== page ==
A week ago, one of my friends was mugged on his way home from school on a bike path. He was badly beaten and ended up unconscious in the hospital. Though his bike, computer and some other things were stolen, and despite his injuries, I suspect that his most serious loss is much of the work he had done on a masters thesis. Apparently any backups he had were also stolen.
It's one thing to lose your most recent work, and losing your whole email store can be serious. But what if you lose something you've been working on for years--that book you're writing, a carefully compiled bibliography, your research data, a major proposal for your organization? It's almost unthinkable, yet it happens. Data loss is sure to happen if you have no backup strategy, but it can happen even if you do have backups. For example
- Backups may be lost along with your computer in a fire, theft, evacuation and so on
- Backup media may fail or be destroyed. Here in Nigeria, at least, flash drives have a high failure rate. CDs and DVDs can be scratched or damaged by sunlight and heat.
- If your original data becomes corrupted and you don't immediately know it, you may store the corrupted data in the backups.
- When do yo discover that your backup is damaged or corrupted? That's right, you discover it when you need it because your original data is lost.
For these reasons, it is important to have more than one level of backup for any data that is important to you. For any data that is really important, you should have at least two and preferably three backups stored in a way that they cannot be lost simultaneously. For example, you could keep one copy on a hard drive at work, one copy on a flash drive or re-writable CD at home, and one copy online.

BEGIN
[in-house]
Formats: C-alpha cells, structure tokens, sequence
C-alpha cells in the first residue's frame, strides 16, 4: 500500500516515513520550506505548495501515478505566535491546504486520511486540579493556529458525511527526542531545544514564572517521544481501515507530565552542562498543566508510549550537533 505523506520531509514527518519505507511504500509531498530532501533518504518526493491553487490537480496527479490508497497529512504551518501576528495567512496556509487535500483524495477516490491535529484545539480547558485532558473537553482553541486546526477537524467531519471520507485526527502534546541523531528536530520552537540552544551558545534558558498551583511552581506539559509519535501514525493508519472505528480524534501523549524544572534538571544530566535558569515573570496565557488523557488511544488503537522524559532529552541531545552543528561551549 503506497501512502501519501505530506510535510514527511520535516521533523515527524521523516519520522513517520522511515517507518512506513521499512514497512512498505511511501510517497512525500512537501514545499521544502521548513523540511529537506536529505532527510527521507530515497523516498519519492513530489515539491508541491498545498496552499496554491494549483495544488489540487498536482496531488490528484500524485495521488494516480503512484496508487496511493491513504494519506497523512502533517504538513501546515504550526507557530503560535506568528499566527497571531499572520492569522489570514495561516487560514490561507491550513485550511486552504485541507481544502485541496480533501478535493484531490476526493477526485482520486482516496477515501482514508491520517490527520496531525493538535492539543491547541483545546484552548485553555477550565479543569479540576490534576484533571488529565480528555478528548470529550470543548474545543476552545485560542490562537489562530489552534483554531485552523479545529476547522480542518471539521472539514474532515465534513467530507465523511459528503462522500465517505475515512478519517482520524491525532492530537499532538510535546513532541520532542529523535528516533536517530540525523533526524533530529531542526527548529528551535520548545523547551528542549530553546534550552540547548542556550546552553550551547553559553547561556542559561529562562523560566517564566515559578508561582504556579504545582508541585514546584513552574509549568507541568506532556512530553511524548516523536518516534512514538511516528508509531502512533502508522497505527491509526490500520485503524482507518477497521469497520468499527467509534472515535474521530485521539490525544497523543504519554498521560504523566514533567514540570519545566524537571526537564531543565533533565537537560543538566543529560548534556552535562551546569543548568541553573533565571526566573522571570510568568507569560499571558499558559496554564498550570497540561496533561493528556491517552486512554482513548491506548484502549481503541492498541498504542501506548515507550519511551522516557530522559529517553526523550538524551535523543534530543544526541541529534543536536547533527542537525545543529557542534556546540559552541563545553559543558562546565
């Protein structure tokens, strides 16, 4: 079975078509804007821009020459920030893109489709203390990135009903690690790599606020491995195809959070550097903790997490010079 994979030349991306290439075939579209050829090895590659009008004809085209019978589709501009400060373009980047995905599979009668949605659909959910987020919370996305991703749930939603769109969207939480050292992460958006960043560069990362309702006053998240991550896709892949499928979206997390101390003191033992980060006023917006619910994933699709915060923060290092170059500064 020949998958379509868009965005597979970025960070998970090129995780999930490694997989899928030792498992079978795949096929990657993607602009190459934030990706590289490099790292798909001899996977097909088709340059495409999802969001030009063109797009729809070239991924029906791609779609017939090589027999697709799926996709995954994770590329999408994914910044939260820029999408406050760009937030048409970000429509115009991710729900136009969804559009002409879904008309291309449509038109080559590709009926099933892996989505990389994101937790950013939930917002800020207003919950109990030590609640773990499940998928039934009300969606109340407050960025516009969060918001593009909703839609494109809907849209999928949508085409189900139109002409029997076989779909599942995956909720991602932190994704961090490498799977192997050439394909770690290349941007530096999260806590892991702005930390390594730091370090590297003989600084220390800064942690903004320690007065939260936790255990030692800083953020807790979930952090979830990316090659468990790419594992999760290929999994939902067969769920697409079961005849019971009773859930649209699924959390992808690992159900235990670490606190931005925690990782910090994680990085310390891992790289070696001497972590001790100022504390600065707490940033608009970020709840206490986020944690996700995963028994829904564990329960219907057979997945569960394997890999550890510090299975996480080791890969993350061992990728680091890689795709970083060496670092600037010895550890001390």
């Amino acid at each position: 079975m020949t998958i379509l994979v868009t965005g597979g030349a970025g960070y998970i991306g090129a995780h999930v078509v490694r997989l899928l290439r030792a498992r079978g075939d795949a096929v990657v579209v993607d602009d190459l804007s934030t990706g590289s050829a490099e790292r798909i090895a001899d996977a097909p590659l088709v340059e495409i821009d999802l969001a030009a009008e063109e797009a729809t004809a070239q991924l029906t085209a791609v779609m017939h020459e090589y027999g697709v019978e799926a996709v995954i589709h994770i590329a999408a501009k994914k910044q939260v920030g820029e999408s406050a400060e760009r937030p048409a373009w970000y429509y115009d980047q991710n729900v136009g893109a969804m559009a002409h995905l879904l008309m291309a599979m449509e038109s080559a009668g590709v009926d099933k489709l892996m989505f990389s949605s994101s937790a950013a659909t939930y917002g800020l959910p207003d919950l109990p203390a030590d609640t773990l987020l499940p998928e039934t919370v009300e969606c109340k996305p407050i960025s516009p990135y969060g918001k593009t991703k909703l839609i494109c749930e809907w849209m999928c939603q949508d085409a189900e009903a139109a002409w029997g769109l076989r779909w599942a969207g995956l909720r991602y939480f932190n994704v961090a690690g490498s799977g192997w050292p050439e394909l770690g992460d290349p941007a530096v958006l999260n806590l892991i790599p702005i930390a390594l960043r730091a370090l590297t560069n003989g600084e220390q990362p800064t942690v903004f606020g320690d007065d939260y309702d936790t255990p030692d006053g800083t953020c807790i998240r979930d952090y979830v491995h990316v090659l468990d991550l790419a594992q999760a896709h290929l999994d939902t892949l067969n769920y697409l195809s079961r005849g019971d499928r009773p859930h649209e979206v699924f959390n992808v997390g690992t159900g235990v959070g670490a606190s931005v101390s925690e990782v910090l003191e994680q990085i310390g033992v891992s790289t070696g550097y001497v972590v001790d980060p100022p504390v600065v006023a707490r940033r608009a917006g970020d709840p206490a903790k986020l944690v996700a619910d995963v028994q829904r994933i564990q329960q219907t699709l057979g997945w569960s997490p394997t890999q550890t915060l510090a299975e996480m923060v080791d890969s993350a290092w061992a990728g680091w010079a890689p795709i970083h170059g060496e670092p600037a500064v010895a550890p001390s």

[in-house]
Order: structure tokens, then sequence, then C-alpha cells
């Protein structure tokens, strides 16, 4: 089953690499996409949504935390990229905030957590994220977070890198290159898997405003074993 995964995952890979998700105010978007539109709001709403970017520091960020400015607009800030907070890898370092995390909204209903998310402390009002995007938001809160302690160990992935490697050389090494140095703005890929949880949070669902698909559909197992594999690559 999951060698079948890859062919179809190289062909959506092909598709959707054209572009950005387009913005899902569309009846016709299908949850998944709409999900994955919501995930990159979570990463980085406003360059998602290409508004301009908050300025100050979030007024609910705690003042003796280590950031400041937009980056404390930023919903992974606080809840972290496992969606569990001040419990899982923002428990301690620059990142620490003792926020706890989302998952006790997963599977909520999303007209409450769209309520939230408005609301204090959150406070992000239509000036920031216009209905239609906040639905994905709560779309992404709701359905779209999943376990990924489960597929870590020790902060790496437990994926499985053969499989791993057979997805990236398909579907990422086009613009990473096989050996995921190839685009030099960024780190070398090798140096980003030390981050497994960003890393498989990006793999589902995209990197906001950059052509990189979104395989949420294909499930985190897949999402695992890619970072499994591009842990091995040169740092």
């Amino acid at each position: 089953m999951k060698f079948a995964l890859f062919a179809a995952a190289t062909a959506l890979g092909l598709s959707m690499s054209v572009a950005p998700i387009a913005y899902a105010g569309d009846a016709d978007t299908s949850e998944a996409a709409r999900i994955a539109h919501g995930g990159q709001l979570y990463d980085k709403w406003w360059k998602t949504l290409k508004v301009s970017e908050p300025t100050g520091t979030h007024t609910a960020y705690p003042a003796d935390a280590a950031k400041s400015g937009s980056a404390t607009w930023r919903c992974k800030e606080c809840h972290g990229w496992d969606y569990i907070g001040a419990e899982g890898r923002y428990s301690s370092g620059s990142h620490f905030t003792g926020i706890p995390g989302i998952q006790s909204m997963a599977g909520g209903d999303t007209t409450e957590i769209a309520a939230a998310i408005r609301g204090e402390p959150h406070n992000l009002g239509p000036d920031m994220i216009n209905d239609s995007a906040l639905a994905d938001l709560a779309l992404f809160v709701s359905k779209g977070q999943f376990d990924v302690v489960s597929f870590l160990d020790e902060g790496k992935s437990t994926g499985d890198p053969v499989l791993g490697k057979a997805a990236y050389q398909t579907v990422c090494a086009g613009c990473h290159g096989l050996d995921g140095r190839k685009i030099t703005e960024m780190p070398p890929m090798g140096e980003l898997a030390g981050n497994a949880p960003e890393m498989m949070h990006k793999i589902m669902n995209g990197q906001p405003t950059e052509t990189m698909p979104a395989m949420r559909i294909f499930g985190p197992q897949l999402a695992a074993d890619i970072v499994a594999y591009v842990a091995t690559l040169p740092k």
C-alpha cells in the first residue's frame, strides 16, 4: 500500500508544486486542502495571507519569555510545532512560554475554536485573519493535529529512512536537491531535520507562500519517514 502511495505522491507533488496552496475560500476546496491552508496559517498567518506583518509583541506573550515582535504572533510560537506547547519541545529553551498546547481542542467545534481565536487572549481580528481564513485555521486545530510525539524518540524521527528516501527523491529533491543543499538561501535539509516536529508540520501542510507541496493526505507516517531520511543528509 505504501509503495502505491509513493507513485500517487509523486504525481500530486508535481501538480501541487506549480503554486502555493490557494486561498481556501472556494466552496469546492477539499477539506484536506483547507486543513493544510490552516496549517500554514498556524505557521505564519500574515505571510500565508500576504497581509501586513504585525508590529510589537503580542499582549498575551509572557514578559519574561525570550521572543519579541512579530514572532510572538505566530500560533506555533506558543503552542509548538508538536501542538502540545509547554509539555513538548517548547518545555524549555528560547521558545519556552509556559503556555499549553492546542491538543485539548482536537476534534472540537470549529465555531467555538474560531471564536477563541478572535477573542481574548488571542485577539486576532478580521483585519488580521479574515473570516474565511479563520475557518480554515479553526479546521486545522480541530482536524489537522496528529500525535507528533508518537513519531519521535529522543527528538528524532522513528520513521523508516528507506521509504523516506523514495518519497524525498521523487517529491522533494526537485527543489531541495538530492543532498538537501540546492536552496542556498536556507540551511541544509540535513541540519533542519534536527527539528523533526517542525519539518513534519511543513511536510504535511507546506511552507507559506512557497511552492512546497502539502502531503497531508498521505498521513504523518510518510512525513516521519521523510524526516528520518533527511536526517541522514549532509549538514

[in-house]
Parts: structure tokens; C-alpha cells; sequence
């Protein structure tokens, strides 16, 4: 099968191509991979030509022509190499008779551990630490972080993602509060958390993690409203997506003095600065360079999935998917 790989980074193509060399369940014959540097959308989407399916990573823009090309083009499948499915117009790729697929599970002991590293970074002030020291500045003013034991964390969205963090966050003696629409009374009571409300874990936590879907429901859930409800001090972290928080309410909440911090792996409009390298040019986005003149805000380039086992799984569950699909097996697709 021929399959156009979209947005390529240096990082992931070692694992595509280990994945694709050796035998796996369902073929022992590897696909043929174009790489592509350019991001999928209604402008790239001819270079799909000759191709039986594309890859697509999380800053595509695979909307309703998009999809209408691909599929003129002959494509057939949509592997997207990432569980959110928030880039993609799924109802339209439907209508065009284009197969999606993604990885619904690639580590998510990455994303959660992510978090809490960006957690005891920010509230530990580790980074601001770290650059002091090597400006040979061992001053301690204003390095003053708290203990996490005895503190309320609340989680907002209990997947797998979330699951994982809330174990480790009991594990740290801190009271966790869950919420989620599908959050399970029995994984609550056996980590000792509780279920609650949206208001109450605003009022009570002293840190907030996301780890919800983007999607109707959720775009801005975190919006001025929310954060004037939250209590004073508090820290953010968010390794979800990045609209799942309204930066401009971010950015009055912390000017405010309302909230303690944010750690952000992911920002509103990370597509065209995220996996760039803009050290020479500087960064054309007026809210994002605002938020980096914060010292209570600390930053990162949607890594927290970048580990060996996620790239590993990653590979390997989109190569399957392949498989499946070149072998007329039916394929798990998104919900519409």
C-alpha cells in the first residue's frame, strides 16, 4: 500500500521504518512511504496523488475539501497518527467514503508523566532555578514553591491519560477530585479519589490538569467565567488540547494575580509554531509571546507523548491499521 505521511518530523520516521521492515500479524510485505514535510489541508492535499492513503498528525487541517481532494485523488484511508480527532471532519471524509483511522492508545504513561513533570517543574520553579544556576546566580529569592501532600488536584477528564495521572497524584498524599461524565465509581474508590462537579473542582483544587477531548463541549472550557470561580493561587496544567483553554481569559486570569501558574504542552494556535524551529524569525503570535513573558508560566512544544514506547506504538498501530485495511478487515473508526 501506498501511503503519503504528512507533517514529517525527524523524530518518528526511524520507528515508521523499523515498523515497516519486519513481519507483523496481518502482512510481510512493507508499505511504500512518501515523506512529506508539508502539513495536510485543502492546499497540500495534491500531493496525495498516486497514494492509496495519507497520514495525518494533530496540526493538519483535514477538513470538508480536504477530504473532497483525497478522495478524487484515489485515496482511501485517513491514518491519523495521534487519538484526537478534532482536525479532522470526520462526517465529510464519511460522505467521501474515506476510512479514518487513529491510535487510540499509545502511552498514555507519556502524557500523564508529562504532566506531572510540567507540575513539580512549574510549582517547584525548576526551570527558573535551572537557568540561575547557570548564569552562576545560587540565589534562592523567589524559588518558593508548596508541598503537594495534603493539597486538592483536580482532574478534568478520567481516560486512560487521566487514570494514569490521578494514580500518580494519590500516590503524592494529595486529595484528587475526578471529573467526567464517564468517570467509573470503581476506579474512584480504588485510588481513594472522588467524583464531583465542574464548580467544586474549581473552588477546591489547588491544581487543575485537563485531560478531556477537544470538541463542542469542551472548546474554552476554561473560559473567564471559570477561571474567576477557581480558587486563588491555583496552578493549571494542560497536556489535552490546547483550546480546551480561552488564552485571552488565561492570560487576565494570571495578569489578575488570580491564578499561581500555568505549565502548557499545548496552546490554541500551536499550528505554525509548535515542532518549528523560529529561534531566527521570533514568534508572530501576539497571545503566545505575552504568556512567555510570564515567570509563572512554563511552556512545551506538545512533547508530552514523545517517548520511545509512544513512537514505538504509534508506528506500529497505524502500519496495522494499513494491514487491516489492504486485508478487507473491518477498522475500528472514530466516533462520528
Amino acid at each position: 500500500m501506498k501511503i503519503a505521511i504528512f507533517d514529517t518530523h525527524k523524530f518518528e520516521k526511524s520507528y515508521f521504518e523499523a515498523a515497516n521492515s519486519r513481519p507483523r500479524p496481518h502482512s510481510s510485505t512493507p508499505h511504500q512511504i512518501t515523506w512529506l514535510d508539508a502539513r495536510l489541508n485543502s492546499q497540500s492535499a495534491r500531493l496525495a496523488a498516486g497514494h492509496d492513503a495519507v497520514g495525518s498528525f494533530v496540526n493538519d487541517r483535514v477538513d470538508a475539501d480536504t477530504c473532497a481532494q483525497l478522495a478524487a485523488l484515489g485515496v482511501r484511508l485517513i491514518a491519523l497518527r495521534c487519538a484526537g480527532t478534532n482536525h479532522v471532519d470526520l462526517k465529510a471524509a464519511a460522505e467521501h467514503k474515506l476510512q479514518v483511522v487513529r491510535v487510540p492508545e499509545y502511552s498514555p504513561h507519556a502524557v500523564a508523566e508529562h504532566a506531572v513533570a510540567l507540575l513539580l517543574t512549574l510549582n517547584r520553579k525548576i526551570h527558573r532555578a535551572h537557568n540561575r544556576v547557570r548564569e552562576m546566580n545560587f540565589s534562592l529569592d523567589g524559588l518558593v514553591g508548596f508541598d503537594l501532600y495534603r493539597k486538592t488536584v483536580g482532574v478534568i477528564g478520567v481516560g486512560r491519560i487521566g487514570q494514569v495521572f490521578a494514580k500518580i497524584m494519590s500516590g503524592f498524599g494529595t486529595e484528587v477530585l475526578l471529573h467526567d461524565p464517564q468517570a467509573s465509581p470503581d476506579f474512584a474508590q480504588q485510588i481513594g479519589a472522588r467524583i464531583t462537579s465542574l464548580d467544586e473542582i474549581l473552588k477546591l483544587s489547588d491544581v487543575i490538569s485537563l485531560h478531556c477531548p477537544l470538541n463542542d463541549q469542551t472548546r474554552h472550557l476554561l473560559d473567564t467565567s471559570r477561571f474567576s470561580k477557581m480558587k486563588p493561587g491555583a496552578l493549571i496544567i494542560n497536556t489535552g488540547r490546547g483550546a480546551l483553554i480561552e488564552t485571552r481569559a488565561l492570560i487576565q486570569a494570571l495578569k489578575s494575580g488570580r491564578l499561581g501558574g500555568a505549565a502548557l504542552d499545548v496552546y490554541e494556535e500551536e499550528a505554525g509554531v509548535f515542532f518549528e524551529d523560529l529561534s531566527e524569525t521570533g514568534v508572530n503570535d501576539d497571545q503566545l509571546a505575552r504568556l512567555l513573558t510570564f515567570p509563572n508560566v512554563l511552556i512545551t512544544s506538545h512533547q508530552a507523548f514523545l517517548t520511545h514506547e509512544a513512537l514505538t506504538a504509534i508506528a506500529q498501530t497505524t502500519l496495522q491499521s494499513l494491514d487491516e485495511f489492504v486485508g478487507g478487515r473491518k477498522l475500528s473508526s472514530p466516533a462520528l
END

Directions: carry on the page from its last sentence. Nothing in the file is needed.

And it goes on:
In my last post, I briefly mentioned that one use of Dropbox was backing up your data online. Online backup should be more than an afterthought--it should be an important part of your backup strategy. Most of us in Africa do not have the luxury of a low-cost Internet connection that will let us back up all our data, let alone the whole system, but we can back up what is most important. Apart from multimedia files (video, pictures, music), your most important data, what you've actually invested the most time on, is probably a few hundred megabytes at most. You should at least consider saving some or all of it online.
There are many online data storage services, including a fair number of free ones. I like Dropbox--it works for me--but another solution might work better for you. One thing I like about Dropbox is that it keeps previous versions of changed and deleted files. That feature has already saved me a couple of times.
David Bradley's article "Make SkyDrive a Virtual Drive" describes the free Microsoft SkyDrive online service and add-ons that make it more useful and transparent. Some people send their important documents to their own online email addresses (a Gmail account, for example). It's not the simplest or most secure method, but it's a lot better than nothing.